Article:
Lezgi or Lezgian is part of the small family of Nakh-Daghestanian or Northeast Caucasian languages spoken by about 400,000 people in southern part of Dagestan, a republic of Rusia, and northern Azerbaijan in the eastern Caucasus. There are also speakers in Georgia, Kazakhstan, Kyrgyzstan, Russia, Turkey, Turkmenistan, Ukraine and Uzbekistan. The main dialects are Kiuri, Akhty, Kuba, Gjunej, Garkin, Anyx and Stal.
Lezgi was first written a version of the Arabic alphabet at the beginning of the 20th century. The Latin alphabet was introduced in the 1920s and then that in turn was replaced by the Cyrillic alphabet during the 1930s. Written Lezgi is based on the Gjunej dialect.
Source: Определитель языков мира по письменностям. Академия наук СССР. Москва – 1965.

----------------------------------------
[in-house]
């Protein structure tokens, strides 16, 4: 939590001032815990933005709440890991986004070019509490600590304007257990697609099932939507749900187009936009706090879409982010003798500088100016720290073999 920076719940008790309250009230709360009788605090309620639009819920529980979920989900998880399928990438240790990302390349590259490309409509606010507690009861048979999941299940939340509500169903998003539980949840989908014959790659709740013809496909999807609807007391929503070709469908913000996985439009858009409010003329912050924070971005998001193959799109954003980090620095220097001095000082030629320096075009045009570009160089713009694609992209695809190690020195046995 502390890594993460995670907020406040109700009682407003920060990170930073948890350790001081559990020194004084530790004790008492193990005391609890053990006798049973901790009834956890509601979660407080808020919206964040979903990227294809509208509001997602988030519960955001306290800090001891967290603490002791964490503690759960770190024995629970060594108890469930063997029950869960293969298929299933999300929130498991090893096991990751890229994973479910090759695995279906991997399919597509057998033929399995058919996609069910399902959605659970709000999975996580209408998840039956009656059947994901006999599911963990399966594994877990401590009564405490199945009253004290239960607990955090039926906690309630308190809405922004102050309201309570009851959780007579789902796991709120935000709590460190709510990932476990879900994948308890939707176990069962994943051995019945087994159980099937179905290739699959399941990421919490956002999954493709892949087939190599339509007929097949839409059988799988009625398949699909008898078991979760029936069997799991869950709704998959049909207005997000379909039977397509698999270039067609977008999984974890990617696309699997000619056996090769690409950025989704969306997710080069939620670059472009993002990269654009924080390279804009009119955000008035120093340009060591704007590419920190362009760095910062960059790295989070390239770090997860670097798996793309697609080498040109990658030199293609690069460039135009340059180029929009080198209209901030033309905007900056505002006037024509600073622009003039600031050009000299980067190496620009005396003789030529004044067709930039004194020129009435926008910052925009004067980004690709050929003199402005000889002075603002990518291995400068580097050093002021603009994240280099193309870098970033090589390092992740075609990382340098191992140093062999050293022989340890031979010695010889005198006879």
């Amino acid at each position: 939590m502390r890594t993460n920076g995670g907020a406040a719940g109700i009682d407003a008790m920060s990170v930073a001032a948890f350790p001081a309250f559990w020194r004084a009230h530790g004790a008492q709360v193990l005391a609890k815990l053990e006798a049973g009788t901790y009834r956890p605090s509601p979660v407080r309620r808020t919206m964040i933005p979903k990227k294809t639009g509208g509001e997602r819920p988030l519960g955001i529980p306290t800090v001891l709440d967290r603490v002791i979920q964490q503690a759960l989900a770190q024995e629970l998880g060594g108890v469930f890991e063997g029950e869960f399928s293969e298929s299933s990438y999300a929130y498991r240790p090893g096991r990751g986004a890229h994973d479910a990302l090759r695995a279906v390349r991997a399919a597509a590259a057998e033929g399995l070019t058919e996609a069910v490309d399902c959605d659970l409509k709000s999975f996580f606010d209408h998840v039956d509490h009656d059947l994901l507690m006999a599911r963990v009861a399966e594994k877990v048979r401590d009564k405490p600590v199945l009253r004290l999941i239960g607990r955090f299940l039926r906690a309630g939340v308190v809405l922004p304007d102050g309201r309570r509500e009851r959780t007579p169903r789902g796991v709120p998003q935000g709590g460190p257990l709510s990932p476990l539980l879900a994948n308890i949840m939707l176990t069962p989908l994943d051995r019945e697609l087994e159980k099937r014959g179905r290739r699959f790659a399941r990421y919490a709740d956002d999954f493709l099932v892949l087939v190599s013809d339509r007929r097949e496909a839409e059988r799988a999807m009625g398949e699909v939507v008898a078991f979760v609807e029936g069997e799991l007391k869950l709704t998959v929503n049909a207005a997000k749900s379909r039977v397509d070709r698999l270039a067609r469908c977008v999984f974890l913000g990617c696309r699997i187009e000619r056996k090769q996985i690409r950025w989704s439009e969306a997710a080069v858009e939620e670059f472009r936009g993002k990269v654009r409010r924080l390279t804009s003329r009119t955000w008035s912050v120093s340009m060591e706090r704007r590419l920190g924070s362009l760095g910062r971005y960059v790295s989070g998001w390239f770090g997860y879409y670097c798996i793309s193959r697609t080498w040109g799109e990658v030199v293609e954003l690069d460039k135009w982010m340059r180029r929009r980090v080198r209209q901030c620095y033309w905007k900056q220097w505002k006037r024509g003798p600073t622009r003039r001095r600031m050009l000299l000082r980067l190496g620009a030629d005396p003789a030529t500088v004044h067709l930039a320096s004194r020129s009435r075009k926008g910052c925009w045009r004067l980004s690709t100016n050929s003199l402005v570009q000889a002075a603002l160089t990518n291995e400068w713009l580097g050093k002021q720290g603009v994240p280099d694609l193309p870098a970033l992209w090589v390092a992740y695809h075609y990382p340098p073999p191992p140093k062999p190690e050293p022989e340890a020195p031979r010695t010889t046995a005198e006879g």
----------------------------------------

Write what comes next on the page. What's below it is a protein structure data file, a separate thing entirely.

Sample text supplied by Wolfgang Kuhl
The Lezgi site - information about the Lezgian language and people
- information about the Lezgian language (in Russian)
Aghul, Akhvakh, Andi, Archi, Avar, Bagvalal, Batsbi, Bezhta, Botlikh, Budukh, Caucasian Albanian, Chamalal, Chechen, Dargwa, Godoberi, Hinukh, Hunzib, Ingush, Karata, Khinalug, Khwarshi, Kryts, Kubachi, Lak, Lezgian, Rutul, Tabassaran, Tindi, Tsakhur, Tsez, Udi
If you need to type in many different languages, the Q International Keyboard can help. It enables you to type almost any language that uses the Latin, Cyrillic or Greek alphabets, and is free.